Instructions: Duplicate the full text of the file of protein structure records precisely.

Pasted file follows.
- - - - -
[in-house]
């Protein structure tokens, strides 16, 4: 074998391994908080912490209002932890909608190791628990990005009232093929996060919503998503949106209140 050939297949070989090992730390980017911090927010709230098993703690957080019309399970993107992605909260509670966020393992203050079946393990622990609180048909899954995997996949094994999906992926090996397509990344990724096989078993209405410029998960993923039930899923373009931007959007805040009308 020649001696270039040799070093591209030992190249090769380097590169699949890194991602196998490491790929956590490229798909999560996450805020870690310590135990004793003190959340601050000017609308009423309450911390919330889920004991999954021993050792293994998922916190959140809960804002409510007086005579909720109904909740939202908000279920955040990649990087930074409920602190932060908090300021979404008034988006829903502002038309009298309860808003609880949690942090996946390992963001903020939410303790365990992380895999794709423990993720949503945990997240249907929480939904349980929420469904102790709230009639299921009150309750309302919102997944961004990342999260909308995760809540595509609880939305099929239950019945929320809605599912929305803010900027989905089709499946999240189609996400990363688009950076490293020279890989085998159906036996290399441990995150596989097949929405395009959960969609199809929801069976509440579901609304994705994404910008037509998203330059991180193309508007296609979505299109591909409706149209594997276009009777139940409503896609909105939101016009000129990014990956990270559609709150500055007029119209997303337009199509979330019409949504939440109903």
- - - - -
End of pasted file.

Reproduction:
[in-house]
């Protein structure tokens, strides 16, 4: 074998391994908080912490209002932890909608190791628990990005009232093929996060919503998503949106209140 050939297949070989090992730390980017911090927010709230098993703690957080019309399970993107992605909260509670966020393992203050079946393990622990609180048909899954995997996949094994999906992926090996397509990344990724096989078993209405410029998960993923039930899923373009931007959007805040009308 020649001696270039040799070093591209030992190249090769380097590169699949890194991602196998490491790929956590490229798909999560996450805020870690310590135990004793003190959340601050000017609308009423309450911390919330889920004991999954021993050792293994998922916190959140809960804002409510007086005579909720109904909740939202908000279920955040990649990087930074409920602190932060908090300021979404008034988006829903502002038309009298309860808003609880949690942090996946390992963001903020939410303790365990992380895999794709423990993720949503945990997240249907929480939904349980929420469904102790709230009639299921009150309750309302919102997944961004990342999260909308995760809540595509609880939305099929239950019945929320809605599912929305803010900027989905089709499946999240189609996400990363688009950076490293020279890989085998159906036996290399441990995150596989097949929405395009959960969609199809929801069976509440579901609304994705994404910008037509998203330059991180193309508007296609979505299109591909409706149209594997276009009777139940409503896609909105939101016009000129990014990956990270559609709150500055007029119209997303337009199509979330019409949504939440109903």